I suspect most Christians feel that one of the hardest people groups to reach with the good news about Jesus is… the ‘sorted’.

By the sorted I mean those who are living a happy life – they’ve got a nice home (nothing too extravagent of course), a good job with reasonable hours, just enough money for a nice holiday (nothing too exotic of course). They have a loving family, get involved with community projects, give to charities… you know who I’m talking about. You may even live next door to them.

I don’t know about you, but the idea of sharing the gospel with them is frankly daunting. Where do you start? No obvious trouble in life, no glaring idol that’s tearing them apart, no overt quest to find a greater truth… they seem sorted. How is Jesus going to be good news to them?

If you have the same reaction as me, then you will find Luke 6:24-26 sobering…

“Woe to you who are rich, for you have received your consolation.
Woe to you who are full now, for you shall be hungry.
Woe to you who laugh now, for you shall mourn and weep.
Woe to you, when all men speak well of you, for so their fathers did to the false prophets.”

Far from the ‘sorted’ leaving us lost for gospel-words, knowing people in this situation should set off alarm bells in our mind and cause great concern in our hearts. Far from the ‘sorted’ bring sorted, they are in fact in great danger.

So what can we say to the sorted?

Well… the gospel.

The gospel is about Jesus and the fact he is King. That’s why the response of the crowd to Peter’s gospel presentation is ‘what must we do?’ Jesus is King and whoever you are, you need to respond.

Thats the message, and whether you’re ‘sorted’ or not one day you will meet the King.

Do we love our sorted neighbours enough to get them ready?



Adorable Redeemer
You who was lifted up on a cross
are ascended to highest heaven.
You, who as Man of sorrows was crowned with thorns,
are now as Lord of life wreathed with glory.
Once, no shame more deep than yours,
no agony more bitter, no death more cruel.
Now, no exaltation more high,
no life more glorious, no advocate more effective.


What more could be done than you have done!
Your death is our life,
Your resurrection our peace,
Your ascension our hope,
Your prayers our comfort.

So, at the end of 2011 I set the challenge of writing congregational songs.

Here’s a new tune to an old song… hope you like it!

The Old Rugged Cross

On a hill far away
Stood an old rugged cross
The emblem of suffering and shame
And I love that old cross
Where the dearest and best
For a world of lost sinners was slain

So I’ll cherish the cross
The old rugged cross
Till my trophies at last I lay down
I will cling to the cross
The old rugged cross
And exchange it some day for a crown
For a crown

Oh that old rugged cross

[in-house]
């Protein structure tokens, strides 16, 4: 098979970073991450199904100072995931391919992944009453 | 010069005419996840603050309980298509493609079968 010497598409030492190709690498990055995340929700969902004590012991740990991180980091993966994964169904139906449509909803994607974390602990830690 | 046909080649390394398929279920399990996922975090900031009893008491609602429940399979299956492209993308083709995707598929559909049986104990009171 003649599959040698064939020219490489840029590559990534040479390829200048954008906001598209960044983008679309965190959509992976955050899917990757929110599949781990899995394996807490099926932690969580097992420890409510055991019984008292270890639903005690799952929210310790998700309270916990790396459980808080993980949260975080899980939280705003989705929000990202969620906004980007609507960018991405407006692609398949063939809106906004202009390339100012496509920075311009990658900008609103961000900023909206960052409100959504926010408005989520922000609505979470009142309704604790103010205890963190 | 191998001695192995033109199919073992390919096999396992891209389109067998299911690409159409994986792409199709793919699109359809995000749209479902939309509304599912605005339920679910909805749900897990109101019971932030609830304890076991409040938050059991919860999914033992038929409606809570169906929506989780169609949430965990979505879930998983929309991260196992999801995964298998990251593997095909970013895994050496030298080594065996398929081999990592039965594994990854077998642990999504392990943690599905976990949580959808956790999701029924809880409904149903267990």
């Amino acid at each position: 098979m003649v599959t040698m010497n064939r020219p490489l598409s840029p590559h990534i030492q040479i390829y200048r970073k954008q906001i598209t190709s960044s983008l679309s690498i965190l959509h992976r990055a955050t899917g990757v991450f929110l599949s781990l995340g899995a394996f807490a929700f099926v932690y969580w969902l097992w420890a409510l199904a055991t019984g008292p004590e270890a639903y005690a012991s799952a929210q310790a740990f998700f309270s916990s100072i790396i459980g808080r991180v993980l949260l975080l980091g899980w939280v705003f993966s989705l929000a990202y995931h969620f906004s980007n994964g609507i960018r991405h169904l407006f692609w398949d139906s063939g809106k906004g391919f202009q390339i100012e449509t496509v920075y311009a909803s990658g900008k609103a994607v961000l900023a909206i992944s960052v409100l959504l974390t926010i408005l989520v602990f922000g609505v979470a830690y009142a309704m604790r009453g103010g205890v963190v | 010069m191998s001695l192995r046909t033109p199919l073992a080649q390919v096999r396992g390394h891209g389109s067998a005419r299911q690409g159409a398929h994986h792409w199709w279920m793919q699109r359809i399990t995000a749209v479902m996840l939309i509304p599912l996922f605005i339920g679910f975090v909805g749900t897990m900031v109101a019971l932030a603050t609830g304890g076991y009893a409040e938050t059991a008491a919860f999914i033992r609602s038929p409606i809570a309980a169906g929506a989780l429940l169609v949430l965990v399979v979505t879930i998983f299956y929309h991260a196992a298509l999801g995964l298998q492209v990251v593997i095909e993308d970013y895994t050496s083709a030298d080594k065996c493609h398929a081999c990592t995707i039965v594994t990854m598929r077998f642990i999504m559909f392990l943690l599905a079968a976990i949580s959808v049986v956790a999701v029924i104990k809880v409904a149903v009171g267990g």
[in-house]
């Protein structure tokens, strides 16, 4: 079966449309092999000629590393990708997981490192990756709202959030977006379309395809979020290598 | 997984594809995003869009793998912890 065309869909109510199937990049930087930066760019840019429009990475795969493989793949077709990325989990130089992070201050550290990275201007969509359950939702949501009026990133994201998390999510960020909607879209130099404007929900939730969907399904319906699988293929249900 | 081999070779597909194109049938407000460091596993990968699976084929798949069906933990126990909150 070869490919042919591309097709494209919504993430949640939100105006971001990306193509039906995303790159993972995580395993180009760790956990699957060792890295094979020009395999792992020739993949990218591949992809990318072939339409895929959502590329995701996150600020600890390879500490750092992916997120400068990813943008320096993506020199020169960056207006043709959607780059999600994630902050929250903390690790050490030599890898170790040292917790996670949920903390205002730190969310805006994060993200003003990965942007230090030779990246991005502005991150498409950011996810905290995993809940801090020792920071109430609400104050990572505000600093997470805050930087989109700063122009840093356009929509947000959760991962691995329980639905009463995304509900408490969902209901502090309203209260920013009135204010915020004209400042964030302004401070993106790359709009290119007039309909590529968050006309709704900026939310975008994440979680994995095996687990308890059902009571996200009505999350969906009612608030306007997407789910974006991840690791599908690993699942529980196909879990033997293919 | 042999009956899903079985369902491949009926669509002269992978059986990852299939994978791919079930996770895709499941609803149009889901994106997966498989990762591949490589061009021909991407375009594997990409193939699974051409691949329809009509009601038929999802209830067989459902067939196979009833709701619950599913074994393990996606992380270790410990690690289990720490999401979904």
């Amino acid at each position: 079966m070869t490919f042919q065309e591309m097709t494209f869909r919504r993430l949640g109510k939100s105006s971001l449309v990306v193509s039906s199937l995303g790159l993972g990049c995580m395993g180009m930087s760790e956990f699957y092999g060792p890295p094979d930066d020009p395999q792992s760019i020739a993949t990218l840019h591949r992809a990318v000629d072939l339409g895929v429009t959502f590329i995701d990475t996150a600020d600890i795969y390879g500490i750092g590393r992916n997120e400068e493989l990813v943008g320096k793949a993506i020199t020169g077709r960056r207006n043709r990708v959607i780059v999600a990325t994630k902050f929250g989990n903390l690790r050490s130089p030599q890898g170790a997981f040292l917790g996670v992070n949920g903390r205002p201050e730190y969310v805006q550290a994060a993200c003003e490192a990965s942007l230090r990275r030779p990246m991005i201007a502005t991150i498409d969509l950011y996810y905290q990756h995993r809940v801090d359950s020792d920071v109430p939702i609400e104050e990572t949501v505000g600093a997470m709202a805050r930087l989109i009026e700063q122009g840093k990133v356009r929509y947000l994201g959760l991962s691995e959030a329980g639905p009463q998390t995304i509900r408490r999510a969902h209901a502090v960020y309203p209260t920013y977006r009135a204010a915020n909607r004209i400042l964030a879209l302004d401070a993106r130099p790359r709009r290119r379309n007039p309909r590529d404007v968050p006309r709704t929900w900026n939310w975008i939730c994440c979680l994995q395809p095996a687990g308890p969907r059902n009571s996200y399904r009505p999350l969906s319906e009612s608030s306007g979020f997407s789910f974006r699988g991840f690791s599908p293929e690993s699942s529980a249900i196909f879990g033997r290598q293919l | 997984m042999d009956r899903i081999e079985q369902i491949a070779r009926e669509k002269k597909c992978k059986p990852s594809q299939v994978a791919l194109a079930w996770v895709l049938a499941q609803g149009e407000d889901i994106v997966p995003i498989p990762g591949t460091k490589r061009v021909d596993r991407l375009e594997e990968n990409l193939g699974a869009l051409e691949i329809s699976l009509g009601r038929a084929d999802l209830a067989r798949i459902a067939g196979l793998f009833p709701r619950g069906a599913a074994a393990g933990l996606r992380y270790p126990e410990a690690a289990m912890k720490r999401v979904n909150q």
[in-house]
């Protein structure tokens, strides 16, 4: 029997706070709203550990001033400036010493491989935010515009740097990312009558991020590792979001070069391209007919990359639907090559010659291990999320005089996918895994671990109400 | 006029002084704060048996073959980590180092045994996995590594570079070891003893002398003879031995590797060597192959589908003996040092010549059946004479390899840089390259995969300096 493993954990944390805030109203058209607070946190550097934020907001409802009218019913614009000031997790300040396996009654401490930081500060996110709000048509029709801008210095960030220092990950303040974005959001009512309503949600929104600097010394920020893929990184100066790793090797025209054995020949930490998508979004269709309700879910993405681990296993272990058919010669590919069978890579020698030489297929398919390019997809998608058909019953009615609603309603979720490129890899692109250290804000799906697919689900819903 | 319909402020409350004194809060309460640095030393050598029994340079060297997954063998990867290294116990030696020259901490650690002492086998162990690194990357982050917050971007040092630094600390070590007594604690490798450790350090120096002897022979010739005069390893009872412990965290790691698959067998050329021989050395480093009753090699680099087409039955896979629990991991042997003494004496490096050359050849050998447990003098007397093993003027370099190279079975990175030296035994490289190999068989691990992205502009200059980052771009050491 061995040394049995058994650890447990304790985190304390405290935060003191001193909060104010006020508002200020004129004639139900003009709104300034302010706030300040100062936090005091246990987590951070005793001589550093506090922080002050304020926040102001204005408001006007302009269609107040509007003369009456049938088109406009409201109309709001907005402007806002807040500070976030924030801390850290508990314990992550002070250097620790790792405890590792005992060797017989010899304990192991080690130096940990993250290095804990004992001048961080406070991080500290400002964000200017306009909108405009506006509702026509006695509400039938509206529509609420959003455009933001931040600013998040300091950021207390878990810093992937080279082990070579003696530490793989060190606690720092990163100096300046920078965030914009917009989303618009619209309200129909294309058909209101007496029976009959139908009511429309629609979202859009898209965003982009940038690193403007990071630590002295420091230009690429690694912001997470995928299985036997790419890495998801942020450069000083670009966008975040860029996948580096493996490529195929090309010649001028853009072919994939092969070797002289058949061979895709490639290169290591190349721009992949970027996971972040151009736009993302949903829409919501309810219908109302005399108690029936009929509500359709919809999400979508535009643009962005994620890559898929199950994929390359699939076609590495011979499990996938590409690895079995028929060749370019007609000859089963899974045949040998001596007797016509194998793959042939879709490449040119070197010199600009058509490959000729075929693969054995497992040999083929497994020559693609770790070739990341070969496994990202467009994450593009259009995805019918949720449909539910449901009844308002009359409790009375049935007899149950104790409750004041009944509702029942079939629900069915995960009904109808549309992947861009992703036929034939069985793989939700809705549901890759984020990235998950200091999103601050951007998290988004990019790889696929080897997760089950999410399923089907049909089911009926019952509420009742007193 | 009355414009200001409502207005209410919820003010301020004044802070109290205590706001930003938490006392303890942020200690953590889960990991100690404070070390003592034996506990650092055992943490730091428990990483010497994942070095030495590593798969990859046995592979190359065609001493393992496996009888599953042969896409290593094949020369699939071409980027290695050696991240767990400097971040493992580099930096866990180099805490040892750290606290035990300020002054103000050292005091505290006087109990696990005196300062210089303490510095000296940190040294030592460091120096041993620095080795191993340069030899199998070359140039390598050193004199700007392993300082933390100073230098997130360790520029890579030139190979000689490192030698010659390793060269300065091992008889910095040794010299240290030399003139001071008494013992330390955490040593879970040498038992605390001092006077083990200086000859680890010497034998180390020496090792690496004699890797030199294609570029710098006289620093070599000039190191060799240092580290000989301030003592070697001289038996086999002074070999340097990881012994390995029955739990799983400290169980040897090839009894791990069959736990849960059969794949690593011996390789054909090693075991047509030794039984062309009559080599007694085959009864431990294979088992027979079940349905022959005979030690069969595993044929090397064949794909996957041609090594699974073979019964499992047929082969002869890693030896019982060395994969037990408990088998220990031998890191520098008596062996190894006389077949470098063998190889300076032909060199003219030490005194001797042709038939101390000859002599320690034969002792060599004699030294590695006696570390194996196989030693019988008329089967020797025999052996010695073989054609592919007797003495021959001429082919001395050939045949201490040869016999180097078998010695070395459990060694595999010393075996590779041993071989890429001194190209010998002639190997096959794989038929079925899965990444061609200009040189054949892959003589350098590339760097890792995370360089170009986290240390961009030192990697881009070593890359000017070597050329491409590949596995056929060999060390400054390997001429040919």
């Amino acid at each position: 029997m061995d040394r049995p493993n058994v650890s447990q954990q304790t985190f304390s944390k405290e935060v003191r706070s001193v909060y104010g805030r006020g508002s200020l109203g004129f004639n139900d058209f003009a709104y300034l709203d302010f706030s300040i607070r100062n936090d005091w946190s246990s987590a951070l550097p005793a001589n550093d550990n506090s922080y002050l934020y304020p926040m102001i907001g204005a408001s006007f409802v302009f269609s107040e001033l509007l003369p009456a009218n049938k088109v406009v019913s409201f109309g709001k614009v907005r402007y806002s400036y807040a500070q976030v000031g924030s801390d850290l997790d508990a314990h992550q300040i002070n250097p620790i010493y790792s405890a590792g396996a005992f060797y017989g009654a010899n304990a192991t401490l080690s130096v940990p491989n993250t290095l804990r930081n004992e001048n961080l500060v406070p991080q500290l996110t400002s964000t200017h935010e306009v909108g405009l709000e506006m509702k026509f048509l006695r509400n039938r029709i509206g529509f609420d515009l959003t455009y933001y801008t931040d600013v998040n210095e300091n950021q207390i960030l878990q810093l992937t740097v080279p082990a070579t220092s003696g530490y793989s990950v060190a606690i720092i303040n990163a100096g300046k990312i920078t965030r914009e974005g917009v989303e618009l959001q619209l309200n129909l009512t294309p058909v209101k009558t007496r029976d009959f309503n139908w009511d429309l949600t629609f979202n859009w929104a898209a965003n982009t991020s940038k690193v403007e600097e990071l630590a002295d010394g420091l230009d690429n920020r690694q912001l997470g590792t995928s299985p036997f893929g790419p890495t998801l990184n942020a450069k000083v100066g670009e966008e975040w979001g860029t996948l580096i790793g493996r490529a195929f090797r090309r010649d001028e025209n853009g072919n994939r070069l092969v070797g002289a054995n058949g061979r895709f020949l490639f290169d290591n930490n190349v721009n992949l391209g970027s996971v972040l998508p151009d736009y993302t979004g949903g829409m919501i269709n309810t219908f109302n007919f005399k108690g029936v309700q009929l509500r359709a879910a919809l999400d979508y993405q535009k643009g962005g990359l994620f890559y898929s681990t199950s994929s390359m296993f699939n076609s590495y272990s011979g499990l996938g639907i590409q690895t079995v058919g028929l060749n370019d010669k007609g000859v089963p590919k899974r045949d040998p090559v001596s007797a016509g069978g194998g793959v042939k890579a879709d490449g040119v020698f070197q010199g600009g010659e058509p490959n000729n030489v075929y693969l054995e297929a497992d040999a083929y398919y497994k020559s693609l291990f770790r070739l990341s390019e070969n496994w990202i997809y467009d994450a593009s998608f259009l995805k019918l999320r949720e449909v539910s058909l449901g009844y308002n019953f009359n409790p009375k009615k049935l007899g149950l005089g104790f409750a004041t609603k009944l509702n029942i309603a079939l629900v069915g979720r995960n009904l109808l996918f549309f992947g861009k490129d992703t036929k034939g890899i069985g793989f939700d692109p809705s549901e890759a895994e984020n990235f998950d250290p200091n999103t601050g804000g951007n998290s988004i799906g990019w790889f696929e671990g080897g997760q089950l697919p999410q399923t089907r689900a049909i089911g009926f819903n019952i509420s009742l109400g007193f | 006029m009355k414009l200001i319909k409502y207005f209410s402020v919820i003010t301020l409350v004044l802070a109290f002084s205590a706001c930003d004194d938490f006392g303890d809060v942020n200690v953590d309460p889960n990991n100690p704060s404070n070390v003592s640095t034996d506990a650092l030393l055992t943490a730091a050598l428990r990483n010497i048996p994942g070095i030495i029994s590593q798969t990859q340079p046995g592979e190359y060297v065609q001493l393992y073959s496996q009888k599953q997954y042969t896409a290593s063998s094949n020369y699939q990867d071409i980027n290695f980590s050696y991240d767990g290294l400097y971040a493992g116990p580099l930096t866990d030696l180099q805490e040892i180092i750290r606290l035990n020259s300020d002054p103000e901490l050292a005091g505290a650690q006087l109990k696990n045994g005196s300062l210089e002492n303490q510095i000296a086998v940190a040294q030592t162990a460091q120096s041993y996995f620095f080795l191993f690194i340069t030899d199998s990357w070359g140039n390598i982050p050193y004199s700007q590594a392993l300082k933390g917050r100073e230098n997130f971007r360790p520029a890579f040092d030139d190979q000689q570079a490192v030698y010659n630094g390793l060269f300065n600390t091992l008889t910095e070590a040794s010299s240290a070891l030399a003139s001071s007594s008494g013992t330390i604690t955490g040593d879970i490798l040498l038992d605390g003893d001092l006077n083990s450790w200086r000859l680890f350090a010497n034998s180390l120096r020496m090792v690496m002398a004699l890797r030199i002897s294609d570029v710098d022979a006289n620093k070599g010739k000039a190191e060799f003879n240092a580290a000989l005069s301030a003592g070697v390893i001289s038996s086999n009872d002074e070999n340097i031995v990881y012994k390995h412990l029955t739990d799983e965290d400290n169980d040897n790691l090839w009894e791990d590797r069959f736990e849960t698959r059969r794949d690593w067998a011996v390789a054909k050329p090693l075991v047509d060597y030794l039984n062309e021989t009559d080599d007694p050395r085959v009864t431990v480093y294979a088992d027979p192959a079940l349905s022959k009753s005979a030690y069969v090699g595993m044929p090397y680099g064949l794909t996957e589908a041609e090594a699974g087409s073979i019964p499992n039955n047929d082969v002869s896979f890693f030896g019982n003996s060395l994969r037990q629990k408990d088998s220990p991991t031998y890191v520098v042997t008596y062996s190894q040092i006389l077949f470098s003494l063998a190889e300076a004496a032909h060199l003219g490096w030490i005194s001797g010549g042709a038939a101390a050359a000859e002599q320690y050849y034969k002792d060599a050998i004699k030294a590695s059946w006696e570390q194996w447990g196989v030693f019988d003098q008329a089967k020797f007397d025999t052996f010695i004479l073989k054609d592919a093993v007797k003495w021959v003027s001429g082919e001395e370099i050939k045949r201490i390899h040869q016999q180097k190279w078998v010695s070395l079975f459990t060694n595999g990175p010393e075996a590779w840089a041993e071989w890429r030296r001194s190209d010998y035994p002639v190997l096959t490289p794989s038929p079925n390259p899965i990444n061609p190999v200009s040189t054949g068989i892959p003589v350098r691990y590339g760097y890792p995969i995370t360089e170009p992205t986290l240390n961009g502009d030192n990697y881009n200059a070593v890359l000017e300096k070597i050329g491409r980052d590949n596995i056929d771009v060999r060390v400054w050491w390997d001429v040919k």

So despised by the world
Has a wondrous attraction for me
For the dear Lamb of God
Left his glory above
To bear it to dark Calvary


In the old rugged cross
Stained with love so divine
A wondrous beauty I see
For twas on that old cross
Jesus suffered and died
To pardon and sanctify me


To the old rugged cross
I will ever be true
It’s shame and reproach gladly bear
Then he’ll call me some day
To my home far away
Where his glory forever I’ll share


“Ministers are to cultivate gifts of preaching and prayer through study and diligence; they ought also to cultivate the capacity of composing spiritual songs and exercise it along with the other parts of the worship, preaching and prayer”.

So says the great hymn writer Isaac Watts.

I don’t really want to say much more than that, except that I’m going to try and write a lot more congregational songs in 2012 (keep up to date with them here). Will other gospel ministers join me?

It’s not complicated. If you’re daunted by the idea, find a familiar hymn tune, and a bible passage you’re going to be preaching on and start writing… Perhaps use your sermon points as themes for each verse, with a chorus that has the overall point as its content. If you want any help/input please don’t hesitate to get in touch.

Here’s a song I wrote about the very difficult issue of abortion. It will hopefully go on the new album I’m recording next year (to support click here).

And here’s the blurb I’ve put on youtube.

As a songwriter you always want to tell a story, give a message. But sometimes its tempting to run away from the messages closest to your heart because of the controversy it might cause. 

I’ve tried not to run away in this song. 

This is about a very difficult, complicated and painful issue – abortion. No one song can tell the whole story, and I do not attempt to. I’m only telling one side, one story – but I think it’s an important one to tell, because the story is of those who have literally no voice.

This song is not meant to condemn anyone – condemnation is inappropriate and unhelpful in this whole area.

But I do hope this song provokes discussion – discussion that is so desperately needed in this country, but is so often avoided.

Michael Tinker is a professional musician and part of the Crowded House which is a church planting initiative in Sheffield and around the world. He's a follower of Jesus, Husband, Father, member of a Gospel Community, Musician and avid follower of fashion...

Enter your email address to subscribe to this blog and receive notifications of new posts by email.

Join 5 other followers